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Silver
New Contributor

Asic-Offload

Dear All,

Anyone can tell me what is mean by the command set auto-asic-offload disable. In which situation we can use this command and how it can impact a production environment if we are using this command.

 

Thanks

4 REPLIES 4
Paul_S
Contributor

Silver wrote:

Dear All,

Anyone can tell me what is mean by the command set auto-asic-offload disable. In which situation we can use this command and how it can impact a production environment if we are using this command.

 

Thanks

I am not an expert on this topic, but setting that value to disable would seem to tell your fortigate unit to use the main general purpose CPU for all processing instead of using the dedicated network processor ASIC. See the FortiOS Handbook 5.2 section titled "Network processors" for more info on that topic.

 

reasons to do this are not very many. I have seen at least one time where a bug or security vulnerability was identified and the workaround until a new firmware was released, was to disable use of the network processor.

 

The impact of disabling the NP is reduced performance.

FG200D 5.6.5 (HA) - primary [size="1"]FWF50B' s 4.3.x, FG60D's 5.2.x, FG60E's 5.4.x                   [Did my post help you? Please rate my post.][/size] FAZ-VM 5.6.5  |  Fortimail 5.3.11 Network+, Security+

dstgroup

I just got this question myself and got it answered from a Fortinet cookbook.

I just wanted to let anyone seeing this that the answer is wrong.

 

It's the other way around:


When auto-asic-offload is set to disable in the firewall policy, traffic is not offloaded and the NPU hosting counter is ticked.


So, it means that if we disable auto-asic-offload, traffic will always be processed at the NPU.

I hope it helps anyone.

 

ashukla_FTNT
Staff
Staff

One common reason is if you want to sniff the traffic (packet capture) or want to do flow debugging (for diagnostics)

When traffic offloaded to network processor diag sniffer or debug can't show the packets as debugging ans sniffing runs on kernel (in cpu).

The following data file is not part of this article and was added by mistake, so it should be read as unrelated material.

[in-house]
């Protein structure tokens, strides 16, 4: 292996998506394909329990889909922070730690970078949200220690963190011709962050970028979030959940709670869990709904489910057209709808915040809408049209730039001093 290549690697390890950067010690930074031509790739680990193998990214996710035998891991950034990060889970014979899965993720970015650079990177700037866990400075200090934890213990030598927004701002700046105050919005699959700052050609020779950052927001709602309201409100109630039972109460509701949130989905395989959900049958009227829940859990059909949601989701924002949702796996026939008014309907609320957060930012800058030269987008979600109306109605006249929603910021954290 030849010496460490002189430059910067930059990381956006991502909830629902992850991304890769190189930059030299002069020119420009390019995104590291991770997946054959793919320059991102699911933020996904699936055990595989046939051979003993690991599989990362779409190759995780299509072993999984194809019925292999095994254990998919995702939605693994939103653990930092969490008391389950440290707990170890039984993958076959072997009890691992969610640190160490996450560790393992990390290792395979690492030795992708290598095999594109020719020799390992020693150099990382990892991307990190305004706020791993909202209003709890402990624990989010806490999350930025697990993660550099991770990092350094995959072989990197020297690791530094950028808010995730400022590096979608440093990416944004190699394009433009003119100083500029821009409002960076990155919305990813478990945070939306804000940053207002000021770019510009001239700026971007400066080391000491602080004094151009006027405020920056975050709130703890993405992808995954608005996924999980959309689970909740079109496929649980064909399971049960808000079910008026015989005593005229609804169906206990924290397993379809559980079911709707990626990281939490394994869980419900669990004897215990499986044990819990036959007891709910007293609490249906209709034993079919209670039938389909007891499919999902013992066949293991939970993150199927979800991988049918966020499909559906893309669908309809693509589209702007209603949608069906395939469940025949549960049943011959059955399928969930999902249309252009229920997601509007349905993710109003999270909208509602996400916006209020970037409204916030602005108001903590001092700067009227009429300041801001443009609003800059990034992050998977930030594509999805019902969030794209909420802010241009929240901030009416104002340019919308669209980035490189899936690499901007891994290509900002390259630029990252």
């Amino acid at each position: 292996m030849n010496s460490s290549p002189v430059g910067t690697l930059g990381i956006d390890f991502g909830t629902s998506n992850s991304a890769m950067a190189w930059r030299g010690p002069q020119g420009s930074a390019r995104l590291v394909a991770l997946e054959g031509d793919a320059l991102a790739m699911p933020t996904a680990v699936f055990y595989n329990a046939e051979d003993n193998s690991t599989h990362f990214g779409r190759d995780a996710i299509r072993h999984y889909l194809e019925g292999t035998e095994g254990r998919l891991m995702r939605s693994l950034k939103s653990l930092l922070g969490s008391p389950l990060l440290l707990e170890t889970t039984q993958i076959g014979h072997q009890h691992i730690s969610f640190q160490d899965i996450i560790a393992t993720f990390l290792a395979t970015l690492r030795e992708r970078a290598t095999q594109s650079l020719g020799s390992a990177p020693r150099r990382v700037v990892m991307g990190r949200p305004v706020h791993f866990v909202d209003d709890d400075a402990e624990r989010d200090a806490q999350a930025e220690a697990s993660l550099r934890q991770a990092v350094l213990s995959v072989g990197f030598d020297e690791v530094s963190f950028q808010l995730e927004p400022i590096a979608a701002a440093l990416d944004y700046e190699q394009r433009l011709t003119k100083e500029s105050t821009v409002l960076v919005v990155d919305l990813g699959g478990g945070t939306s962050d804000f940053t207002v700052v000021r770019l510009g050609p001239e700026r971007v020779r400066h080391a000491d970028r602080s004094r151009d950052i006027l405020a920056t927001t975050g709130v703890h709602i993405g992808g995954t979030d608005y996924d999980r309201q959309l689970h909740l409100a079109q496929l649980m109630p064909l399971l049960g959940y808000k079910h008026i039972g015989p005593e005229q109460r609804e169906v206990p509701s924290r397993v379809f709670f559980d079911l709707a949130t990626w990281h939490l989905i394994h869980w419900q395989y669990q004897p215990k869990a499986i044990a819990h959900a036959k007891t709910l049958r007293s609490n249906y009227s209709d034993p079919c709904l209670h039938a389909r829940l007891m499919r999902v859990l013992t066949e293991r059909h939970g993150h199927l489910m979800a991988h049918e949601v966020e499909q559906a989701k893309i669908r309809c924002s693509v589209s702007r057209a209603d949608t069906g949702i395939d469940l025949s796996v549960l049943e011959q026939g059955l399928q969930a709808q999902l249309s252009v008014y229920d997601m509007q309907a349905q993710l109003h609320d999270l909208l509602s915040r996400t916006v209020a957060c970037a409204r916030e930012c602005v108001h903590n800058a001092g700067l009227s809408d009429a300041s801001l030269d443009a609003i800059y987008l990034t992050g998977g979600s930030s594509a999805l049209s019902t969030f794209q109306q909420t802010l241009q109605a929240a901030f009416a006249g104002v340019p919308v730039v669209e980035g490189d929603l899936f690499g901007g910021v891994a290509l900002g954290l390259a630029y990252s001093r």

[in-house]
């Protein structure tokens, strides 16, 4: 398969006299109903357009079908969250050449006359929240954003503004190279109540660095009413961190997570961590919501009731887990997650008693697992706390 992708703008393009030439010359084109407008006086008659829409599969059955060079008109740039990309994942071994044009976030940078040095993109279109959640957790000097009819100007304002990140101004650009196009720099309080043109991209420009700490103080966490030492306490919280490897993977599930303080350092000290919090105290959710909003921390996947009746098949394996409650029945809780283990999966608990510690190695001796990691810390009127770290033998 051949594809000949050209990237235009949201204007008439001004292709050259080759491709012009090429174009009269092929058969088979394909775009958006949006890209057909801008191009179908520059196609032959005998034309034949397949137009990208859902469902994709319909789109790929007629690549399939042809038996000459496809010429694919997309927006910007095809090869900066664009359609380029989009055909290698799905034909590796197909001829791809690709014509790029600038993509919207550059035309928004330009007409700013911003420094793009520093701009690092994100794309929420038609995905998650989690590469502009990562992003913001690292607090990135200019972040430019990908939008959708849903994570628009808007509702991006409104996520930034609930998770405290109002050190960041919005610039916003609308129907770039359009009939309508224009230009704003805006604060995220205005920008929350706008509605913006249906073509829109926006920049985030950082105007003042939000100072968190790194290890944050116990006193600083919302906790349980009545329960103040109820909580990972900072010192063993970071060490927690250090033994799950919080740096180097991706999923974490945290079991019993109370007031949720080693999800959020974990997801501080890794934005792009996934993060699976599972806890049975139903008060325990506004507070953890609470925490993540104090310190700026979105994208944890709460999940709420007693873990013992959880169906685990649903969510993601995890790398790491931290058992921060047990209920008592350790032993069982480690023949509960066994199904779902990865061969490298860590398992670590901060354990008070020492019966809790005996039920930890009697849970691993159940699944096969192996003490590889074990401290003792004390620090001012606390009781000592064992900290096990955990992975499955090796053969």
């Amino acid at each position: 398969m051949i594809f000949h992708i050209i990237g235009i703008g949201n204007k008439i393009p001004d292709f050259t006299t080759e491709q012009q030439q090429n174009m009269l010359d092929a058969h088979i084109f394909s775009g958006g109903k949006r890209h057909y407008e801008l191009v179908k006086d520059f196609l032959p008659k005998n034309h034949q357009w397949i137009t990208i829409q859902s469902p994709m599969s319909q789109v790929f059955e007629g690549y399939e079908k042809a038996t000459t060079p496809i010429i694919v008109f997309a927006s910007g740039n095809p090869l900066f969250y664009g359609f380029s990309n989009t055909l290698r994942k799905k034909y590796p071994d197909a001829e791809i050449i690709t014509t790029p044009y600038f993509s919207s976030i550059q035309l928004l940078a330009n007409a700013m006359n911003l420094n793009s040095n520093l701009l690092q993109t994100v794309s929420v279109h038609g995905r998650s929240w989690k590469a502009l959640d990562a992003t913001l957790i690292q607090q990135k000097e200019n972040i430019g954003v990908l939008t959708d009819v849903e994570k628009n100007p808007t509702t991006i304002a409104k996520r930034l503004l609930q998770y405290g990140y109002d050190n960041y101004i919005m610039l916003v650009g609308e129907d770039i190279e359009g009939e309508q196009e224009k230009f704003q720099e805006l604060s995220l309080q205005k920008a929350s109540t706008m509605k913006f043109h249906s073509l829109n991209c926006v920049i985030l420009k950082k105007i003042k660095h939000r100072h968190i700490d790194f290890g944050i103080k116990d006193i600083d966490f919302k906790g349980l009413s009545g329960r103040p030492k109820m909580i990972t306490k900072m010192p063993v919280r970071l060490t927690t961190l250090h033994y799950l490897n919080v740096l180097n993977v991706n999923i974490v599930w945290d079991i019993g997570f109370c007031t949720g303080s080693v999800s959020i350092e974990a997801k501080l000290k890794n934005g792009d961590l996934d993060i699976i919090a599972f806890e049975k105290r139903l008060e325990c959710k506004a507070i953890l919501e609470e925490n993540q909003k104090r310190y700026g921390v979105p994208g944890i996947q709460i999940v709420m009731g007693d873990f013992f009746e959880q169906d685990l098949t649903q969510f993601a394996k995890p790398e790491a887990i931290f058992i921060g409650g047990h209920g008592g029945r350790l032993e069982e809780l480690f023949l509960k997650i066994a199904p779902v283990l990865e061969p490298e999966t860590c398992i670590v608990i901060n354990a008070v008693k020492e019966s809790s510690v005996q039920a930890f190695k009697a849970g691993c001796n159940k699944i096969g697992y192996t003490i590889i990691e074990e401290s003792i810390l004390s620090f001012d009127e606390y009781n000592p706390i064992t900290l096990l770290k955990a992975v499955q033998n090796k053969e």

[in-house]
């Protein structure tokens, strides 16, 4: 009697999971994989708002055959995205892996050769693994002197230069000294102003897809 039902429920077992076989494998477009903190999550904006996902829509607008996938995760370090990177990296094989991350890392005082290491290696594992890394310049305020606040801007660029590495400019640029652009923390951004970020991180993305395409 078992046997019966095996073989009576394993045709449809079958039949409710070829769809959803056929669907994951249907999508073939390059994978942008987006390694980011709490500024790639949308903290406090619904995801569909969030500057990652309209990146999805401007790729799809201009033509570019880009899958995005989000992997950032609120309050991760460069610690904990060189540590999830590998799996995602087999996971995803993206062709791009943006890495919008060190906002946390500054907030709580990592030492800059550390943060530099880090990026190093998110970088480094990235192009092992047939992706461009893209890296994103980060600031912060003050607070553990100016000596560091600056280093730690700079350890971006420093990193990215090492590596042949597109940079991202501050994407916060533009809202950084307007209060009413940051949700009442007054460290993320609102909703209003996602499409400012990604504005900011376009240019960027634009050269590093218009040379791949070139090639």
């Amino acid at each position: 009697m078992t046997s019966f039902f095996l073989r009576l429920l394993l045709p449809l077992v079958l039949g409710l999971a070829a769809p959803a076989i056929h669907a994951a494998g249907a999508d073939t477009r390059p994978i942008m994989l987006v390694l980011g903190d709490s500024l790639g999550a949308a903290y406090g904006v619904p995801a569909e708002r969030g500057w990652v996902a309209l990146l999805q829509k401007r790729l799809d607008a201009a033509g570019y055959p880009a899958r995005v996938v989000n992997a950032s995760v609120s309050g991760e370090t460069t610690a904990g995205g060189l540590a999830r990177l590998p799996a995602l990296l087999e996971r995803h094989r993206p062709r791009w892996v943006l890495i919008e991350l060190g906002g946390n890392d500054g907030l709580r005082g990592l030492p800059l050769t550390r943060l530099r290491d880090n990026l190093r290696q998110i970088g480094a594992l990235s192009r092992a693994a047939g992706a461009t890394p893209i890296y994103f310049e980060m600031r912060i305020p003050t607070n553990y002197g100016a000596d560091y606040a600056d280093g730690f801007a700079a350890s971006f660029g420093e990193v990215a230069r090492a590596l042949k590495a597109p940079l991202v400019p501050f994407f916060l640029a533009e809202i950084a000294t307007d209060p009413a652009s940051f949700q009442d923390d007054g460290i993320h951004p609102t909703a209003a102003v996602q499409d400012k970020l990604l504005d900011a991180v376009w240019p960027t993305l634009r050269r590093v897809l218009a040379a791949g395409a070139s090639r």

Please note: Even with offload enable we will see the session creation (three way handshke) and session closure packets for tcp in sniff or debug as that is always handled by kernel.

For udp we will see the first packet of the session.

 

Other than above reason it is not recommended to disable asic offload as we will be forcing the traffic to use the cpu instead of utilizing the network processor.

 

Also whenever required for traffic debugging we should create a specific policy on top and disable offload in that policy so only the intended traffic goes to cpu. Once done with troubleshooting delete the poicy.

AndreaSoliva
Contributor III

Hi

 

this what is written here is true without going to much more details. What is not considered is following:

 

If a policy is NOT using any UTM Feature like application control, antivirus etc. it can be offloaded and for every policy new created the option regarding offloading is enabled. If you like to troubleshoot or whatever and you do not want to use the offloading feature you can of course disable the option on command line. What you also can do without going to command line is using a UTM feature on the policy which means as soon as you are doing this the offloading is not anymore used because the flow HAS TO GO TO THE CP processor and because of this offloading is not anymore used. This means also to disable offloading you can use a application conrol profile which does not block anything instead monitor anything known or unkonwn. As soon as you use this profile offloading is disabled. This only to be aware at WHICH POINT OFFLOADING is working or not meaning UTM FEATURE ACTIVE offloading DISABLED.

 

hope this helps

 

have fun

 

Andrea